Merkaz Anash, Beis Hamedrash L’shluchim and COLlive.com present The Chassidic Perspective with Rabbi Yoel Kahn, a weekly short webcast on topics that are timely and relevant.
Rabbi Kahn, often referred to as “Reb Yoel,” is the most preeminent authority on Chabad-chassidic teachings and was the chief reviewer and transcriber of the discourses of the Lubavitcher Rebbe.
Rabbi Kahn is also the lead editor of Sefer Ha’erechim, a multi-volume encyclopedia of abstruse chassidic and mystical concepts and the head Mashpia at the Central Yeshiva Tomchei Tmimim Lubavitch at 770 Eastern Parkway in Brooklyn, NY.
This webcast is delivered in Yiddish and a transcription in English appears below or can be printed in a PDF format.
Transcendent Yet Impactful
“It was on the eighth day” is how Parshas Shmini begins, the number eight being in reference to the seven previous days of milu’im, during which Aharon and his children were trained into the avoda; then, on the next, eighth day, the mizbei’ach was inaugurated.
The Kli Yakar raises the following question: considering that the events which took place on this day were unrelated to the things that happened earlier, why should this day be described as the eighth? And he explains that in view of the fact that this day was described as the day when Hashem’s glory would appear, there’s a need to address why this day was special and featured the revelation of the Shechina, and being referred to as the eighth bespeaks the reality that it was of a caliber unlike the usual.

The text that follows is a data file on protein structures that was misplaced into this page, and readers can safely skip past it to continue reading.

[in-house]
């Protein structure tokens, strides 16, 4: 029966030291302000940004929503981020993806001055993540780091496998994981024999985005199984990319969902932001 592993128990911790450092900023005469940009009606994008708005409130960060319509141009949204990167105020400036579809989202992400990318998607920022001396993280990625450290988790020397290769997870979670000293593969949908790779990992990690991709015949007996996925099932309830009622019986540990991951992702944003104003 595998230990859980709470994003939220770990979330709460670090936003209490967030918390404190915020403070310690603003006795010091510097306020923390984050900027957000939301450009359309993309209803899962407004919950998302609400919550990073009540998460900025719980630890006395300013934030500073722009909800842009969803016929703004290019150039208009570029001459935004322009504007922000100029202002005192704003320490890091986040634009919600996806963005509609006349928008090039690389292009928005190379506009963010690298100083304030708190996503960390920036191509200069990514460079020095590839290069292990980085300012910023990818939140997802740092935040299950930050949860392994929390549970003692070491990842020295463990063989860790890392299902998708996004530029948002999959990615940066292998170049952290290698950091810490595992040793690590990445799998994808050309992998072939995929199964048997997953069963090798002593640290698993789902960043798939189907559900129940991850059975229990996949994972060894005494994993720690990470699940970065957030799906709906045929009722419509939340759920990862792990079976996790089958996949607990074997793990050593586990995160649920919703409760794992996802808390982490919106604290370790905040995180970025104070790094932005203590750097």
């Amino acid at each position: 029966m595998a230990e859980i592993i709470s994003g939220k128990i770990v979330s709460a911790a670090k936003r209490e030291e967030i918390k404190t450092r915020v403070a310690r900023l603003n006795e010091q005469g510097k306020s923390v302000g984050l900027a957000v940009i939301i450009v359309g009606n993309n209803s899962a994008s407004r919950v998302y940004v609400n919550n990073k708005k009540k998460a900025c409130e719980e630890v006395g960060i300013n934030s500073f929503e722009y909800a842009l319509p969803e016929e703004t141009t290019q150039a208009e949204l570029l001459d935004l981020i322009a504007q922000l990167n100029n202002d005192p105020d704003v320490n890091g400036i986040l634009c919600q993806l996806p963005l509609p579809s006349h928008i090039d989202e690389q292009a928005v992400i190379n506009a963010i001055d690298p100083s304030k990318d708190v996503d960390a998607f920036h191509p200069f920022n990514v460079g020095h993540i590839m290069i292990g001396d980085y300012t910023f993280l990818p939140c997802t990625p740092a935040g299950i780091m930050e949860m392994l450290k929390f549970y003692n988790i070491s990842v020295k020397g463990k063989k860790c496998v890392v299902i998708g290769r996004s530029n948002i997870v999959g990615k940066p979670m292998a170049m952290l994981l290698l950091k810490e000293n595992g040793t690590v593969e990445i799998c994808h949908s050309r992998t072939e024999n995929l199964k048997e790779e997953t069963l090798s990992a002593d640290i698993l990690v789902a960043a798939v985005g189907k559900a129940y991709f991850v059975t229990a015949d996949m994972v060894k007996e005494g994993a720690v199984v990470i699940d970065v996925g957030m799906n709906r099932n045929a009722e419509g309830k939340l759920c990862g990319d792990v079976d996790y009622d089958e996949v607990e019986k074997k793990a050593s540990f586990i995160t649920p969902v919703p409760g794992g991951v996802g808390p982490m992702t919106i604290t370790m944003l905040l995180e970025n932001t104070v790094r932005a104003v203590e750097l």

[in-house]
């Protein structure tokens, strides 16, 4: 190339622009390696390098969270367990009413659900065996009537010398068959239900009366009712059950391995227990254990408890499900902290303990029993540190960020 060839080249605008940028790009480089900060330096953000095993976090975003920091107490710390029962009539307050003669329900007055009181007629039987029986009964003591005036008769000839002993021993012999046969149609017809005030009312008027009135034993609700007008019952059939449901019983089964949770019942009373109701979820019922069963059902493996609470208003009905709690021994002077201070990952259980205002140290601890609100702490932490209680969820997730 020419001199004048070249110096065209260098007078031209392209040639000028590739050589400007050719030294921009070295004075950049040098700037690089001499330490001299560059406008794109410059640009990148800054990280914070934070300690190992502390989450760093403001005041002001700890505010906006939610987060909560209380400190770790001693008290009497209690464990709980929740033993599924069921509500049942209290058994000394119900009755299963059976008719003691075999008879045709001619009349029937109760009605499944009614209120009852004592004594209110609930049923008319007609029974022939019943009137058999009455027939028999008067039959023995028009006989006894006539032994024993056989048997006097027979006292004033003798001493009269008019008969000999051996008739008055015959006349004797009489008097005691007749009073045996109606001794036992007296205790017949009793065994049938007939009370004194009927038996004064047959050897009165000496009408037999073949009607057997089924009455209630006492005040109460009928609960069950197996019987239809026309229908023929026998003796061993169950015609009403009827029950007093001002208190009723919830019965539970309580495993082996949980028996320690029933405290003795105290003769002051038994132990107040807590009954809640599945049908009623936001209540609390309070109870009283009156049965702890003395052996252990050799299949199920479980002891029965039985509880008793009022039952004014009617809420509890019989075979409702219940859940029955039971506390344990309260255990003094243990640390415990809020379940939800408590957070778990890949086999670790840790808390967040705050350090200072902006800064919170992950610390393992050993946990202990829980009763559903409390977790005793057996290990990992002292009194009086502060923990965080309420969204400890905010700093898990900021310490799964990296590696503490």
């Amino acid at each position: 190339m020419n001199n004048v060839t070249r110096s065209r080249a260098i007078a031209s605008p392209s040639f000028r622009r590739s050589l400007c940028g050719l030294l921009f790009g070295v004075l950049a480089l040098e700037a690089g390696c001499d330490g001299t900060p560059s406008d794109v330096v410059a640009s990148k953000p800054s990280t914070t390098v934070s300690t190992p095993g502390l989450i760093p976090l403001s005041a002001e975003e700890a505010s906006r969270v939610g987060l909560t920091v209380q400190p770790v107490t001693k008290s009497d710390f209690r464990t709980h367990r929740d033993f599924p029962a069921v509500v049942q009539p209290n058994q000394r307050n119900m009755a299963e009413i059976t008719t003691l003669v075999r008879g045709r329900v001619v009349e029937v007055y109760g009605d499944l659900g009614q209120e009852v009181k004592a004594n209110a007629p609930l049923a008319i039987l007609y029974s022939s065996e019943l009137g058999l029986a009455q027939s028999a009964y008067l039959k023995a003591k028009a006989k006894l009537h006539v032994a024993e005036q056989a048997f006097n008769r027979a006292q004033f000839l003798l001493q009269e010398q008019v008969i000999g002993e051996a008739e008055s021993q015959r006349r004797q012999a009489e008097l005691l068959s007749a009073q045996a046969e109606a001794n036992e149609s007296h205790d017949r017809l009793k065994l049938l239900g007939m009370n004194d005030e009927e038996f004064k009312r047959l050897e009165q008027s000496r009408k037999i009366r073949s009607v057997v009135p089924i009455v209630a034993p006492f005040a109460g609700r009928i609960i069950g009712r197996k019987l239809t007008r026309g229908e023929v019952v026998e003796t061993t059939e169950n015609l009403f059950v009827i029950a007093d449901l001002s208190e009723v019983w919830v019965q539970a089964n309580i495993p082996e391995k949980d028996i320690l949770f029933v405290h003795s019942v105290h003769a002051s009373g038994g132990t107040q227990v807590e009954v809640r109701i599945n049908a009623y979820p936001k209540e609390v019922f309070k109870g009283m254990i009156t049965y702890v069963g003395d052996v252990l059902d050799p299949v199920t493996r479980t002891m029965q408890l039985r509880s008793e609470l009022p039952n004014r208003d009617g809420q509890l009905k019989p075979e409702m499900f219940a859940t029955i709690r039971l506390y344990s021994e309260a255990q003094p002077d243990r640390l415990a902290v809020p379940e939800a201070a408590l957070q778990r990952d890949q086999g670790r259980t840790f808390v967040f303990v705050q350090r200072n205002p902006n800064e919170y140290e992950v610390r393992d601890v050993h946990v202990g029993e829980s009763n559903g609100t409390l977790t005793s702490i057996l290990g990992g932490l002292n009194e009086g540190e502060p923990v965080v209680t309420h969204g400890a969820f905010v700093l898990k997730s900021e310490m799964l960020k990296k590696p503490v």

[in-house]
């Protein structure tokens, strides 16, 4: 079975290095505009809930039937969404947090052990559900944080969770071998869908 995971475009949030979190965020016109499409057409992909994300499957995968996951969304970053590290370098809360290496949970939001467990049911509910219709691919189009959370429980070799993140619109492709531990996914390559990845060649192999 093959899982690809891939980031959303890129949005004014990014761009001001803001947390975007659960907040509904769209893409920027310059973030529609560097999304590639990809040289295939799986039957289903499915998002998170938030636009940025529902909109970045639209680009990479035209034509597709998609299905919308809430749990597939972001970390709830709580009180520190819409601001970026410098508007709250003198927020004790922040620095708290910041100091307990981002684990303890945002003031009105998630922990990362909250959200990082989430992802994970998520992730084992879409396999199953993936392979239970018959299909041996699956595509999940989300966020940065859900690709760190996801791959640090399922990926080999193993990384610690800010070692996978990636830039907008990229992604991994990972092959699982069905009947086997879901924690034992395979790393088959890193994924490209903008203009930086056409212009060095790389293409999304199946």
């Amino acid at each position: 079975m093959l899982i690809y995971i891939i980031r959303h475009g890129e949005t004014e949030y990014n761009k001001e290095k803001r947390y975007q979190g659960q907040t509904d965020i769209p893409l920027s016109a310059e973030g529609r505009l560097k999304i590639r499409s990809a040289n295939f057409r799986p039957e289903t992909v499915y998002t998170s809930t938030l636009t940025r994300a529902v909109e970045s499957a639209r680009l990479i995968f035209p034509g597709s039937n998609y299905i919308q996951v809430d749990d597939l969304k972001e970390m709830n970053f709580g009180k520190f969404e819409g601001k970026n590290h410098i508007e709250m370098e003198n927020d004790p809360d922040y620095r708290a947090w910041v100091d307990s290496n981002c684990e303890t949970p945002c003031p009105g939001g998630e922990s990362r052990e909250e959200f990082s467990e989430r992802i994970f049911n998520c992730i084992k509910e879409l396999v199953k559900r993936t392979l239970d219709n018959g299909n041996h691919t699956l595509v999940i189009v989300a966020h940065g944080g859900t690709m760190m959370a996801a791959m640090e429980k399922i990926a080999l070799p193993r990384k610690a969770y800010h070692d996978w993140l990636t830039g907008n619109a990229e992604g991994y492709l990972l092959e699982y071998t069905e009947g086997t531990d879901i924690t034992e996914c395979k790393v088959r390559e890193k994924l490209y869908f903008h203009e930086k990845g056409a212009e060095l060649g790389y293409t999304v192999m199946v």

Transcendent or Connected?
Seven represents our universe; eight indicates Hashem’s presence. The world was created in seven days, shivas yemei breishis or ha’binyan; on a level beyond that, there’s Hashem, eight. Bris Milah overrides Shabbos because Shabbos takes place on the seventh, while milah occurs on the eighth, indicating that it is of a superior quality. The instruments in the Beis Hamikdash had seven strings, while those when Moshiach comes will possess eight. And so, by referring to the day in our parsha as the eighth, Hashem’s revelation becomes understandable.
The Kli Yakar’s language is that seven is “chol,” mundane, while eight is holy, although “chol” isn’t literal, considering his example of milah and Shabbos, where Shabbos is holy as well; “chol” is being used in a relative sense, because as holy as Shabbos is, eight is entirely G-dly.
However, the more the Kli Yakar explains why eight is superior, which is intended to justify why Hashem appeared then, the question of how it can actually be considered the eighth looms larger. The seven days of milu’im seem even more unrelated than before, because the greater eight is, the more disconnected it becomes from the first seven. We must therefore conclude that eight is somehow both, demonstrating superiority on the one hand, yet displaying a connection on the other.
Beyond Work or Rest
The Kli Yakar also cites a midrash which states that Moshe’s great moments are always accompanied by the word “az”: “since I came to Pharaoh,” “Moshe then sang,” and many more; the midrash then states that “az” (which equals eight) signifies that “the aleph rides the zayin.” Zayin is seven, representing this world; either literally worldly things, or even Shabbos, but all within the world’s parameters. But the aleph of eight is higher, and “rides” upon the zayin.
What does that mean? Riding doesn’t just entail being higher; it also means impacting the entity below. When you ride a chariot, it doesn’t lose its status; but the previously ordinary animals now become beholden to you, your chariot, and have been elevated.